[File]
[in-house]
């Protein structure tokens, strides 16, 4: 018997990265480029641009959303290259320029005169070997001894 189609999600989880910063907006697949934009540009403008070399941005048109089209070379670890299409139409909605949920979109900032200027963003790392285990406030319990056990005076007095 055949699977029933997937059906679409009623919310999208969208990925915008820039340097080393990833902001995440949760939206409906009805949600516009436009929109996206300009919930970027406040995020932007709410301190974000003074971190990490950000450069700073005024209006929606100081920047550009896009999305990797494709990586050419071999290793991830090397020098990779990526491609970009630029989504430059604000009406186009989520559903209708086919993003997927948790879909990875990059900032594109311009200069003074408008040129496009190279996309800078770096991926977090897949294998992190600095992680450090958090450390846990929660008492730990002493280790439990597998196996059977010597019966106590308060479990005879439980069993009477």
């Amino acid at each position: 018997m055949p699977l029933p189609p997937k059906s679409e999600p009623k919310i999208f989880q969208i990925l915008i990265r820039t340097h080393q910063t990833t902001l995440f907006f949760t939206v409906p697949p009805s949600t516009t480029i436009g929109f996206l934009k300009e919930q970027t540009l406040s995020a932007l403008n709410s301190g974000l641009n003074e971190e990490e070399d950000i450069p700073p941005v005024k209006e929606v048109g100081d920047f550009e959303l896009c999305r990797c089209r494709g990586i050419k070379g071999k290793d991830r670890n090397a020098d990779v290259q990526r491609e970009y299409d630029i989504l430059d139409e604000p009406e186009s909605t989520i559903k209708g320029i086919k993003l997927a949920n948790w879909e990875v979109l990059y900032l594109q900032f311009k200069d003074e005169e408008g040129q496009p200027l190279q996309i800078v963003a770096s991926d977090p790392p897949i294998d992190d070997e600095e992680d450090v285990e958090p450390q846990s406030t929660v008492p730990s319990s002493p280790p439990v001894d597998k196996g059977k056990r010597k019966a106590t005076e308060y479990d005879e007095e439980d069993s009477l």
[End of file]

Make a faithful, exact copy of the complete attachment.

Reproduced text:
[in-house]
């Protein structure tokens, strides 16, 4: 018997990265480029641009959303290259320029005169070997001894 189609999600989880910063907006697949934009540009403008070399941005048109089209070379670890299409139409909605949920979109900032200027963003790392285990406030319990056990005076007095 055949699977029933997937059906679409009623919310999208969208990925915008820039340097080393990833902001995440949760939206409906009805949600516009436009929109996206300009919930970027406040995020932007709410301190974000003074971190990490950000450069700073005024209006929606100081920047550009896009999305990797494709990586050419071999290793991830090397020098990779990526491609970009630029989504430059604000009406186009989520559903209708086919993003997927948790879909990875990059900032594109311009200069003074408008040129496009190279996309800078770096991926977090897949294998992190600095992680450090958090450390846990929660008492730990002493280790439990597998196996059977010597019966106590308060479990005879439980069993009477």
């Amino acid at each position: 018997m055949p699977l029933p189609p997937k059906s679409e999600p009623k919310i999208f989880q969208i990925l915008i990265r820039t340097h080393q910063t990833t902001l995440f907006f949760t939206v409906p697949p009805s949600t516009t480029i436009g929109f996206l934009k300009e919930q970027t540009l406040s995020a932007l403008n709410s301190g974000l641009n003074e971190e990490e070399d950000i450069p700073p941005v005024k209006e929606v048109g100081d920047f550009e959303l896009c999305r990797c089209r494709g990586i050419k070379g071999k290793d991830r670890n090397a020098d990779v290259q990526r491609e970009y299409d630029i989504l430059d139409e604000p009406e186009s909605t989520i559903k209708g320029i086919k993003l997927a949920n948790w879909e990875v979109l990059y900032l594109q900032f311009k200069d003074e005169e408008g040129q496009p200027l190279q996309i800078v963003a770096s991926d977090p790392p897949i294998d992190d070997e600095e992680d450090v285990e958090p450390q846990s406030t929660v008492p730990s319990s002493p280790p439990v001894d597998k196996g059977k056990r010597k019966a106590t005076e308060y479990d005879e007095e439980d069993s009477l």